Links to the official websites of the documentary:
- Secret Files of the Inquisition (PBS website)
- Secret Files of the Inquisition (official documentary website)
The last person to be officially executed by the Roman Catholic Church under the Roman Inquisition (discussed in Part 3 of this documentary series) on charges of apostasy from the Catholic faith is the Italian priest, scientist and philosopher, Giordano Bruno. He was accused of Copernicanism, infinite universe and the possibility of other habitable worlds besides earth. He refused a full and unconditional recantation at his trial, and the Inquisitor, Cardinal Robert Bellarmine, S.J., pronounced the guilty verdict and handed him over to civil authorities for execution in 1600. The last person to be executed by the Spanish Inquisition on charges of heresy and apostasy is Cayetano Ripoll, who was accused of renouncing Catholicism for Deism, and executed on 26 July 1826. Infamous for its ferocious persecutions of Jews (discussed in Part 2 of this documentary series) and Moors (Muslims), the Spanish Inquisition was only abolished in 1834. The Roman Inquisition went into decline in the aftermath of the scandal involving the young Jewish boy, Edgardo Mortara who was secretly baptised and forcibly removed from his Jewish parents and placed under the protection of Pope Pius IX (discussed in Part 4 of this documentary series).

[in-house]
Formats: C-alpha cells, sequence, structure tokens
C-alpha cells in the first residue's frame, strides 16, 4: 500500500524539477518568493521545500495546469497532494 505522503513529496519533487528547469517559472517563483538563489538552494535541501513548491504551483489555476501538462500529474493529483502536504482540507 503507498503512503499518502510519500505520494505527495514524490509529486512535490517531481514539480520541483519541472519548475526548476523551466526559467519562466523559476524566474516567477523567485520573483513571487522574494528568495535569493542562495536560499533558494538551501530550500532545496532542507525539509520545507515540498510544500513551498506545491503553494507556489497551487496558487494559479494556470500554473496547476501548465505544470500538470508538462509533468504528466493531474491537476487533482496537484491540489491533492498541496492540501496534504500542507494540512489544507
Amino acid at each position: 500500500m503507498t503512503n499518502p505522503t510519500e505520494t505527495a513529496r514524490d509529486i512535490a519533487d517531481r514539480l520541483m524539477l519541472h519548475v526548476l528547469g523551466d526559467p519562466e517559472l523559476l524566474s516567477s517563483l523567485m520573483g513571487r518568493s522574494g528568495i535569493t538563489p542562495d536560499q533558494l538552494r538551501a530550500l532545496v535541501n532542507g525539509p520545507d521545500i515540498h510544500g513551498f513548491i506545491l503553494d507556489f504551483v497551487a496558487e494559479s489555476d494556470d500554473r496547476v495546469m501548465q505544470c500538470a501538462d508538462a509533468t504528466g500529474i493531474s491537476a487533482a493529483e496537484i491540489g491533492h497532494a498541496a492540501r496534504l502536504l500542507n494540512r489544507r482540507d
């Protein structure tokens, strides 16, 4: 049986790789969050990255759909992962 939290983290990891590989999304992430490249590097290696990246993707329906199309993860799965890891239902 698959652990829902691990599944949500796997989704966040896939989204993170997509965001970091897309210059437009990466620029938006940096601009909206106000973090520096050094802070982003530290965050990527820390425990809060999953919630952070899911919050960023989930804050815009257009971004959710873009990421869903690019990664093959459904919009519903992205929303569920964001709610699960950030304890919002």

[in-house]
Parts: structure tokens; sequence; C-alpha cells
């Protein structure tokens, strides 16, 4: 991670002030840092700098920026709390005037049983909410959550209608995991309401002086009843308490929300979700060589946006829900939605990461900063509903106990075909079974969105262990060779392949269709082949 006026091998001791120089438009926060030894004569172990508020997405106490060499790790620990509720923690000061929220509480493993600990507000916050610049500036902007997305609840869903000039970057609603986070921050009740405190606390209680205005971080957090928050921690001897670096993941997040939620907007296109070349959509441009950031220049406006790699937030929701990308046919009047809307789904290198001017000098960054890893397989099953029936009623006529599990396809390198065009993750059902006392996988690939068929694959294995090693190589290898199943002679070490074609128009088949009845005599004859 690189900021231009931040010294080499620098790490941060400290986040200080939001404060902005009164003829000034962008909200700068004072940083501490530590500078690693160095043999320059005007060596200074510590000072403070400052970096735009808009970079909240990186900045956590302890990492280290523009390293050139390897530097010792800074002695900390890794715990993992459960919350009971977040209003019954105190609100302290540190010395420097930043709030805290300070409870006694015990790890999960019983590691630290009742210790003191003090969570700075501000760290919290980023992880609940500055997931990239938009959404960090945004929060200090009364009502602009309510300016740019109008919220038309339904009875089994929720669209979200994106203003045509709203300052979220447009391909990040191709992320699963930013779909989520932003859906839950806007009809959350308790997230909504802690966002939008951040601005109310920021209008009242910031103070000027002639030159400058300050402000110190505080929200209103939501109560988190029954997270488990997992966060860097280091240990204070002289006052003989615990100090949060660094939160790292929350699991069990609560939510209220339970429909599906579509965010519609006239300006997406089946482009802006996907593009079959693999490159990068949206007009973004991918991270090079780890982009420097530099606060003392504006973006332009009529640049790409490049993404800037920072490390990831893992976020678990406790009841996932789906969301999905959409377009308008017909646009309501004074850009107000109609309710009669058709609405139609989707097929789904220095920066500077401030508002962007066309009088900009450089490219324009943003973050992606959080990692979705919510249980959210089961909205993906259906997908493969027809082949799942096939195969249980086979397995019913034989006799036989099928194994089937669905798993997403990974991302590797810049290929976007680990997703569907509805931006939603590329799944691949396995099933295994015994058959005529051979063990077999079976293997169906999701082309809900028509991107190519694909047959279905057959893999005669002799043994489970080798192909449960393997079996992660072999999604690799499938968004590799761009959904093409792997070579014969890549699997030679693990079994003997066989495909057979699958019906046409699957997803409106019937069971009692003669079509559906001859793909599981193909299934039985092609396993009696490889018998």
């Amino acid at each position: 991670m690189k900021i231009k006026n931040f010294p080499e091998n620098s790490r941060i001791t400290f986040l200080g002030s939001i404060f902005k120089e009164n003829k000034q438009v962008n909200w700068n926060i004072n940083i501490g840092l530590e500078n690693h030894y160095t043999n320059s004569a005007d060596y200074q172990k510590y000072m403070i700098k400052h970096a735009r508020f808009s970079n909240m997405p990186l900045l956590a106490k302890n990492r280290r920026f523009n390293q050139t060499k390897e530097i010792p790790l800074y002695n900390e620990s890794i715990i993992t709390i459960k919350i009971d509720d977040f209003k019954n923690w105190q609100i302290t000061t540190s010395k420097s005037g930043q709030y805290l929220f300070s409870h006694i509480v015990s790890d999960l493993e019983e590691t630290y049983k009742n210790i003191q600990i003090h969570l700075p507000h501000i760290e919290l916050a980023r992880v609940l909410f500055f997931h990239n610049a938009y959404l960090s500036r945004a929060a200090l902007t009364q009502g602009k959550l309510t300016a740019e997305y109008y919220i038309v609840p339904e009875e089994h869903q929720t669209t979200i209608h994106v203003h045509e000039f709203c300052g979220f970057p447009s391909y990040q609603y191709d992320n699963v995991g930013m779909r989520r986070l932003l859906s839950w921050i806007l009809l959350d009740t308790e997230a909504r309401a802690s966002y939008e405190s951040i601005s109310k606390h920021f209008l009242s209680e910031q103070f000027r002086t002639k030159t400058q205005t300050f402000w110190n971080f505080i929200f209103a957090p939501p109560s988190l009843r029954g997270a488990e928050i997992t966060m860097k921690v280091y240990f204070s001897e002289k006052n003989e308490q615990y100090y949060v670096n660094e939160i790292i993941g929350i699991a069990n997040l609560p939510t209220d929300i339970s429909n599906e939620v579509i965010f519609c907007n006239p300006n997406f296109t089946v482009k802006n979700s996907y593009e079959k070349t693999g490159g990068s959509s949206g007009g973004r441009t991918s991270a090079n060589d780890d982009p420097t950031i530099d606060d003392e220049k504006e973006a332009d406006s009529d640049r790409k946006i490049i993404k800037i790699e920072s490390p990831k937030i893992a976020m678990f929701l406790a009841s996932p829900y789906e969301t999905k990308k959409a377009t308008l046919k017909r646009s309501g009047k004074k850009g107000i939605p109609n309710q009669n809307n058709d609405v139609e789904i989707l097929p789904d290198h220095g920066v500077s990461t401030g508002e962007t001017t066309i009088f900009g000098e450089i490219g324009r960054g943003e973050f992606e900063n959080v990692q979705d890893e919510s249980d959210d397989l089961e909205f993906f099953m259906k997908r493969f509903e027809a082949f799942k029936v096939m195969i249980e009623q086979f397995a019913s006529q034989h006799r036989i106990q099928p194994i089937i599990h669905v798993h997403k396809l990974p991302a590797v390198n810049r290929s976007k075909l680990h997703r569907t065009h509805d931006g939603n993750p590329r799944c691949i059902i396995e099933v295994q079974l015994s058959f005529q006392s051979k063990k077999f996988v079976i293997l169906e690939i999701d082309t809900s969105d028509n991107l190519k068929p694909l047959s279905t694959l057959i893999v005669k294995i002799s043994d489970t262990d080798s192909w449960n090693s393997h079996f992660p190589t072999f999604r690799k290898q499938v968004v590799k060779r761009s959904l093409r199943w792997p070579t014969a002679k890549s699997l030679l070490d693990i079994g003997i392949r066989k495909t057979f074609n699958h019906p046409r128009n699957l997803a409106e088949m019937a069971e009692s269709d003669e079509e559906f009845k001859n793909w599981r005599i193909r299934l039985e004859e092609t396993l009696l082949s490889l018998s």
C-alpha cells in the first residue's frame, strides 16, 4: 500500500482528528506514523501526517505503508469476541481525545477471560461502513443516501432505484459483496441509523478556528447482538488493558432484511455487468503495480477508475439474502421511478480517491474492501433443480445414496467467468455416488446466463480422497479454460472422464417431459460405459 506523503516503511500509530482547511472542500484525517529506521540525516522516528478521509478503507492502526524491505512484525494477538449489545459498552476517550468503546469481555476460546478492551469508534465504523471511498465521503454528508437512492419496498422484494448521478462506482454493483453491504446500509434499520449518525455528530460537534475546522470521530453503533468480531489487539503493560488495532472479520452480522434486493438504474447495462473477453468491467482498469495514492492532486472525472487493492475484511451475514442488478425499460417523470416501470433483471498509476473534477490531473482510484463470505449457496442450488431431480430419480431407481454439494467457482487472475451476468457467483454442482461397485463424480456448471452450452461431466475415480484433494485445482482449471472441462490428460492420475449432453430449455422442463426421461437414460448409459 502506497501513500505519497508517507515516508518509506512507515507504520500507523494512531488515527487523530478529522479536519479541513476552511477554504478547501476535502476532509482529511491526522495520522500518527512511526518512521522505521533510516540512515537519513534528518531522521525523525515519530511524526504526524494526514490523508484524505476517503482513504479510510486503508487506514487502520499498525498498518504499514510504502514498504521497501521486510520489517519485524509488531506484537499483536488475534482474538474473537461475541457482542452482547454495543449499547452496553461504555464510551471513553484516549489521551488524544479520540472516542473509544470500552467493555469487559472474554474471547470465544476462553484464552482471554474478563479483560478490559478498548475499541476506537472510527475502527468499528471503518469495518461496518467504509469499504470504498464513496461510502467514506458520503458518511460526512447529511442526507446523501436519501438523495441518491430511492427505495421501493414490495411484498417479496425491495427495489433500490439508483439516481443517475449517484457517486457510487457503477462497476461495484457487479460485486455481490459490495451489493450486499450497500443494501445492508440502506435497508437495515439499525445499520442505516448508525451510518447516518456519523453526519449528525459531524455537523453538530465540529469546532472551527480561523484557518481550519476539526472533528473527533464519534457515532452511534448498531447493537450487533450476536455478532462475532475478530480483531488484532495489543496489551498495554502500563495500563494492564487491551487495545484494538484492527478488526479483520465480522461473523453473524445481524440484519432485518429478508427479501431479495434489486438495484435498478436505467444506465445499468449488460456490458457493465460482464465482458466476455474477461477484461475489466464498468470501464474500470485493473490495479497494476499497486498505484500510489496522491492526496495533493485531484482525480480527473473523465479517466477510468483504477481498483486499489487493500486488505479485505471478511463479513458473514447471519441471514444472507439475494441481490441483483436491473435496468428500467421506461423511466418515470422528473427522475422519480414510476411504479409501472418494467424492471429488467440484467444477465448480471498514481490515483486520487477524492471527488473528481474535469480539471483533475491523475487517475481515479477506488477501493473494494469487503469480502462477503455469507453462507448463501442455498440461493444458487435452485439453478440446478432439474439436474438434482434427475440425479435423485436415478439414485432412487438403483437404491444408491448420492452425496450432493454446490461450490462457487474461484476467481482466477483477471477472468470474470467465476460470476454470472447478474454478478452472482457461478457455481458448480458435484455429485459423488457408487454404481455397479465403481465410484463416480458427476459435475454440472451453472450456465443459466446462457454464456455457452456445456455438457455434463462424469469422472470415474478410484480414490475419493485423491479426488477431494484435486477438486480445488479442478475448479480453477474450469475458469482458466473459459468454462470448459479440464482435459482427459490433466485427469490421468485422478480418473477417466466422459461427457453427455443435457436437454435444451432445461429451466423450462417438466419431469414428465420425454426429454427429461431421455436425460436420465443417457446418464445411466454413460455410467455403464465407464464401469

More on the Inquisition:
- Medieval Inquisition (12th - 14th centuries)
- Spanish Inquisition (1481-1834)
- Portuguese Inquisition (1536-1821)
- Roman Inquisition (estd. 1542, continues today as the Congregation for the Doctrine of the Faith)
PART 1: The Land of Terror - France
France 1308 - High in the Pyrenees in the southwest of what is now France, in a time when the Church of Rome proclaims itself the one true religion, heresy has taken hold. Inquisitors are sent to exterminate the heresies by hunting down the condemning believers to burn at the stake. In 1308 the entire village of Montaillou is taken prisoner of the Inquisition. No one is safe - not even the village priest and the chatelaine of its castle. From the secret files - the extraordinary revelations of village life under the Inquisition.
PART 2: The Tears of Spain